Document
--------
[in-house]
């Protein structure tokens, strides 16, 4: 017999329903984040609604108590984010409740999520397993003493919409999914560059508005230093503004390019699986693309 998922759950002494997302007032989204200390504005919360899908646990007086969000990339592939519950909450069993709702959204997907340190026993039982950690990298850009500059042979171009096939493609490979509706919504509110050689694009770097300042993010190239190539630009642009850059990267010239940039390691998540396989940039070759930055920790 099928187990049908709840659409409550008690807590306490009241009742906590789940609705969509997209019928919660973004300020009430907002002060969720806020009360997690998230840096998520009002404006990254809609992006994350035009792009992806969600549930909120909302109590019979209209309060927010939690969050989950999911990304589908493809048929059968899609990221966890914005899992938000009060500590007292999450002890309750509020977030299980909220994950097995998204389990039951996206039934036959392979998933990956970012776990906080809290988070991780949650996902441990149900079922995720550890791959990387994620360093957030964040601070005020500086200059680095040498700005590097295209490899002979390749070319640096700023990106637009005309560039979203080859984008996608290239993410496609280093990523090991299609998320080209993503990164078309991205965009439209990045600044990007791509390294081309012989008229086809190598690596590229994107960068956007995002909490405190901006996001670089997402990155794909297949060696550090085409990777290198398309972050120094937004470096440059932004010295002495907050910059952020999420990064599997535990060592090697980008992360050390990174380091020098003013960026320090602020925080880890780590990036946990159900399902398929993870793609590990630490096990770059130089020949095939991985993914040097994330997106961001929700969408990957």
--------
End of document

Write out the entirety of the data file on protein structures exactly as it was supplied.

[in-house]
């Protein structure tokens, strides 16, 4: 017999329903984040609604108590984010409740999520397993003493919409999914560059508005230093503004390019699986693309 998922759950002494997302007032989204200390504005919360899908646990007086969000990339592939519950909450069993709702959204997907340190026993039982950690990298850009500059042979171009096939493609490979509706919504509110050689694009770097300042993010190239190539630009642009850059990267010239940039390691998540396989940039070759930055920790 099928187990049908709840659409409550008690807590306490009241009742906590789940609705969509997209019928919660973004300020009430907002002060969720806020009360997690998230840096998520009002404006990254809609992006994350035009792009992806969600549930909120909302109590019979209209309060927010939690969050989950999911990304589908493809048929059968899609990221966890914005899992938000009060500590007292999450002890309750509020977030299980909220994950097995998204389990039951996206039934036959392979998933990956970012776990906080809290988070991780949650996902441990149900079922995720550890791959990387994620360093957030964040601070005020500086200059680095040498700005590097295209490899002979390749070319640096700023990106637009005309560039979203080859984008996608290239993410496609280093990523090991299609998320080209993503990164078309991205965009439209990045600044990007791509390294081309012989008229086809190598690596590229994107960068956007995002909490405190901006996001670089997402990155794909297949060696550090085409990777290198398309972050120094937004470096440059932004010295002495907050910059952020999420990064599997535990060592090697980008992360050390990174380091020098003013960026320090602020925080880890780590990036946990159900399902398929993870793609590990630490096990770059130089020949095939991985993914040097994330997106961001929700969408990957």